Herbal medicine, a reliable support in COVID therapy.
Journal of immunoassay & immunochemistry. 2020;(6):976-999
At present, specific therapies for COVID-19 are not well established, being certain only that the immune system plays a decisive role in the initiation and progression of the disease. Plants have given and continue to give compounds with great efficiency and low toxicity, some of them being a starting point for extremely effective synthetic substances. Although herbal remedies are used mainly for preventive purposes, there are also guidelines issued by some countries that indicate the use of traditional remedies for different stages of COVID-19 disease.Europe has a long and strong tradition of using medicinal plants for therapeutic purposes, but clinical trials for this type of approach are scarce, compared to Asia. In this regard, a bridge between tradition and science, would have a strong impact on the capacity for prevention and treatment of COVID-19. The paper reviews compounds of plant origin that have previously proven effective in counteracting some coronaviruses but also some of their major effects - direct action on virus replicative apparatus (viral entry or replication, action on the viral enzymatic system), collateral action of natural compounds on the immune system and also the contribution of herbal medicine as vaccine adjuvants are tackled.
Effects of Gene-Eden-VIR and Novirin on SARS-CoV: Implications for COVID-19.
Journal of evidence-based integrative medicine. 2020;:2515690X20932523
The coronavirus (SARS-CoV-2), which causes COVID-19, is a betacoronavirus closely related to the human severe acute respiratory syndrome (SARS)-coronavirus (SARS-CoV). The recent COVID-19 outbreak created an urgent need for treatment. To expedite the development of such treatment, pharmaceutical companies and government agencies are currently testing several existing drugs for their effect on the virus. Gene-Eden-VIR and Novirin are natural, broad-spectrum, antiviral treatments proven to be safe and effective in several clinical studies. In this article, we present evidence indicating that the 5 Gene-Eden-VIR/Novirin ingredients have anti-betacoronavirus, and specifically, anti-SARS-CoV effects. We consider this evidence as a first indication of the anti-coronavirus effects of Gene-Eden-VIR/Novirin. Next, we are planning to conduct a clinical study with users of the treatments to test the effects of Gene-Eden-VIR/Novirin on individuals at risk and those infected with the virus.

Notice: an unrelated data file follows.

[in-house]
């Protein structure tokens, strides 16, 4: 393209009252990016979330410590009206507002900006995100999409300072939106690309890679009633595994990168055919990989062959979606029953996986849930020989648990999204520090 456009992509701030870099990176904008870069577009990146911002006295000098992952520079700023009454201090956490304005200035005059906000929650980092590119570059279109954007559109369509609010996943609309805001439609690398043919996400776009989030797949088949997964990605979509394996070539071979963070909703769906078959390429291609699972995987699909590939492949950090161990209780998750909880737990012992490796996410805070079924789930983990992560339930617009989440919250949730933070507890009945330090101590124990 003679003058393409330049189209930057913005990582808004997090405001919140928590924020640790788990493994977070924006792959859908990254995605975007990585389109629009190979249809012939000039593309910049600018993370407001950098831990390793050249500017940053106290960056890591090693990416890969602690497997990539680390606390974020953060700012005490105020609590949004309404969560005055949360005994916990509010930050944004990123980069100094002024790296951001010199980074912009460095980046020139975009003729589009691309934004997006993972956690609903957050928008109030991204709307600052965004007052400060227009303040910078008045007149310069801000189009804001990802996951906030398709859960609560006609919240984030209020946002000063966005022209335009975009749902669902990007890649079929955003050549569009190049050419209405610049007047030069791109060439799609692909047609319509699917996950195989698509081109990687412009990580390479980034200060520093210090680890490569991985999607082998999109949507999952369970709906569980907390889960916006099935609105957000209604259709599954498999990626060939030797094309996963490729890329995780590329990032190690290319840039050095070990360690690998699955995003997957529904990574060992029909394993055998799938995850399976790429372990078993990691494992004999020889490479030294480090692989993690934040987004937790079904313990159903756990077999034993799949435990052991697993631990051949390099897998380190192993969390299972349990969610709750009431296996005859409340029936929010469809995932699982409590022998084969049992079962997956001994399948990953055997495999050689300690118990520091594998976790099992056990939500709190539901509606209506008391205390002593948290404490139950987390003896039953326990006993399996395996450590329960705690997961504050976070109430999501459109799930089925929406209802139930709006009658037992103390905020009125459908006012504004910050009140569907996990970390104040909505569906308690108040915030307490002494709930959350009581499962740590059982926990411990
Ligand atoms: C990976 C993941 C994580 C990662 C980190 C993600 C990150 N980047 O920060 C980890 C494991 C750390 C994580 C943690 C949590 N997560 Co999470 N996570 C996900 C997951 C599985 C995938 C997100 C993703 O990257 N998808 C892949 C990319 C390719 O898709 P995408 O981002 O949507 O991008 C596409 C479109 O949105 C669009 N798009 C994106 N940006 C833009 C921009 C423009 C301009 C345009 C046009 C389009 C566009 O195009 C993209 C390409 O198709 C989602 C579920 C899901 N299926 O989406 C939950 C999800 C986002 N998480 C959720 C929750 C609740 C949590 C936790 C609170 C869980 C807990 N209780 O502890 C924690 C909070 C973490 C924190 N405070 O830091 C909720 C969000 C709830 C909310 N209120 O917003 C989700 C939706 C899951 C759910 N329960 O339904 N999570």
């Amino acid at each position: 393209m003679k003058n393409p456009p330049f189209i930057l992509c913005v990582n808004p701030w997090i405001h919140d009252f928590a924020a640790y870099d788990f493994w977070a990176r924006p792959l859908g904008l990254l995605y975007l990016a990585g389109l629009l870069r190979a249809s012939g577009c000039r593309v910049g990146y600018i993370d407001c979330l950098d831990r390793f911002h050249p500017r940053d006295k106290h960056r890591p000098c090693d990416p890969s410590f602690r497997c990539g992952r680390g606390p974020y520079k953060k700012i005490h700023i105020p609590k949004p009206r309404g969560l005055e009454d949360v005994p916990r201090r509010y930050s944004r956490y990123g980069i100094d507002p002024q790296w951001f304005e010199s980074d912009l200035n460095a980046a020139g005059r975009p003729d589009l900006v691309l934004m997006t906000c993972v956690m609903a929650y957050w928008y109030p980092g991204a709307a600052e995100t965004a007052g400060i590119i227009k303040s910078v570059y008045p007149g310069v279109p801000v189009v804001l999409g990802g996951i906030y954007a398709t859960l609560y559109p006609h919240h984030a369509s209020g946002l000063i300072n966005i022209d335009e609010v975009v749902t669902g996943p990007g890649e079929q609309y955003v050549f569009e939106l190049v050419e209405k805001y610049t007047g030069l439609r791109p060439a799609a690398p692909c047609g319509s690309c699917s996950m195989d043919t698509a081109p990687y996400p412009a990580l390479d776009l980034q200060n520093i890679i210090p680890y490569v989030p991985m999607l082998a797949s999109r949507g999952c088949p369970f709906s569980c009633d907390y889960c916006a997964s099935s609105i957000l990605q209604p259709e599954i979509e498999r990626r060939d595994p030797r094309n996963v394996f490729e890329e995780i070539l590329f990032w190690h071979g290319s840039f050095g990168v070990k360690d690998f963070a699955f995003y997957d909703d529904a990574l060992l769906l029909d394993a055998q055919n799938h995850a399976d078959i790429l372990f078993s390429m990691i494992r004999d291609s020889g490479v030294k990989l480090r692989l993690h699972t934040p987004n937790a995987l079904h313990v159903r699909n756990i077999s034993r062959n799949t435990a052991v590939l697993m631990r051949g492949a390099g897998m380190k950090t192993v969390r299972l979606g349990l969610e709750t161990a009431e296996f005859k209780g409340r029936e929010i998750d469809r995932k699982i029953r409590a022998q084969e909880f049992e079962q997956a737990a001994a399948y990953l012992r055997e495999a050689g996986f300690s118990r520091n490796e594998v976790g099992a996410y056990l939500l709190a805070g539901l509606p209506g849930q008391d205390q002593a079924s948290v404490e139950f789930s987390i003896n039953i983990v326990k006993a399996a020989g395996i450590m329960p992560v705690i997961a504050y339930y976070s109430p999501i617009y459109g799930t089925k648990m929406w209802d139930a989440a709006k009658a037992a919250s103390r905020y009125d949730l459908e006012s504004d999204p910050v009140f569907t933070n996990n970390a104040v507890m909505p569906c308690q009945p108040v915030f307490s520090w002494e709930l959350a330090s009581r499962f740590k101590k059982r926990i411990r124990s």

Integrative considerations during the COVID-19 pandemic.
Explore (New York, N.Y.). 2020;(6):354-356